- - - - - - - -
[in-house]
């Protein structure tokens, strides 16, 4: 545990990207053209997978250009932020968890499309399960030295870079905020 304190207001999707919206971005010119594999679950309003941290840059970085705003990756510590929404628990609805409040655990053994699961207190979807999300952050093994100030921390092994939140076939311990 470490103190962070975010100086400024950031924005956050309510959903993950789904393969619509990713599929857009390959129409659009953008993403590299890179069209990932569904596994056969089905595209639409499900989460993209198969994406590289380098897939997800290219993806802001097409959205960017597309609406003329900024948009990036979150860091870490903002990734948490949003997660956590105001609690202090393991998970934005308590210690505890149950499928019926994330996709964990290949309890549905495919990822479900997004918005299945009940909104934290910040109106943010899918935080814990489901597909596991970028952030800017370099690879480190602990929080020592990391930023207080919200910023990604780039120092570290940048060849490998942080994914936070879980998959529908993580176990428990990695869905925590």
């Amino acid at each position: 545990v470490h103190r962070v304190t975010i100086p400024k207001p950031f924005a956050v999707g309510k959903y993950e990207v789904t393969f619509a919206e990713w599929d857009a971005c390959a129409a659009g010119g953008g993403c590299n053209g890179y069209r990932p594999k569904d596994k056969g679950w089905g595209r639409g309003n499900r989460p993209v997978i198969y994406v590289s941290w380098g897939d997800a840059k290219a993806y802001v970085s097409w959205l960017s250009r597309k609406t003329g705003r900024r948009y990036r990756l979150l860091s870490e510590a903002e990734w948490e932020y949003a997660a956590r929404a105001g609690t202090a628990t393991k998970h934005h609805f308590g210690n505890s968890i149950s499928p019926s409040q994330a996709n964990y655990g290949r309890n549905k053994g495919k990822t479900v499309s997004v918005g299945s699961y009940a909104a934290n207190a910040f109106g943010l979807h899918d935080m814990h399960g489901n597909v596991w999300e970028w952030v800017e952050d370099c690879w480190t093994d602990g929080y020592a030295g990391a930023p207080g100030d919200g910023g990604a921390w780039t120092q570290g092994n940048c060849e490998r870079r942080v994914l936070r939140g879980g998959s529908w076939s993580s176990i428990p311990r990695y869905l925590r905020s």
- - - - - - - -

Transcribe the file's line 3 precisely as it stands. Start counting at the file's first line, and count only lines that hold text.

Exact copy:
């Amino acid at each position: 545990v470490h103190r962070v304190t975010i100086p400024k207001p950031f924005a956050v999707g309510k959903y993950e990207v789904t393969f619509a919206e990713w599929d857009a971005c390959a129409a659009g010119g953008g993403c590299n053209g890179y069209r990932p594999k569904d596994k056969g679950w089905g595209r639409g309003n499900r989460p993209v997978i198969y994406v590289s941290w380098g897939d997800a840059k290219a993806y802001v970085s097409w959205l960017s250009r597309k609406t003329g705003r900024r948009y990036r990756l979150l860091s870490e510590a903002e990734w948490e932020y949003a997660a956590r929404a105001g609690t202090a628990t393991k998970h934005h609805f308590g210690n505890s968890i149950s499928p019926s409040q994330a996709n964990y655990g290949r309890n549905k053994g495919k990822t479900v499309s997004v918005g299945s699961y009940a909104a934290n207190a910040f109106g943010l979807h899918d935080m814990h399960g489901n597909v596991w999300e970028w952030v800017e952050d370099c690879w480190t093994d602990g929080y020592a030295g990391a930023p207080g100030d919200g910023g990604a921390w780039t120092q570290g092994n940048c060849e490998r870079r942080v994914l936070r939140g879980g998959s529908w076939s993580s176990i428990p311990r990695y869905l925590r905020s």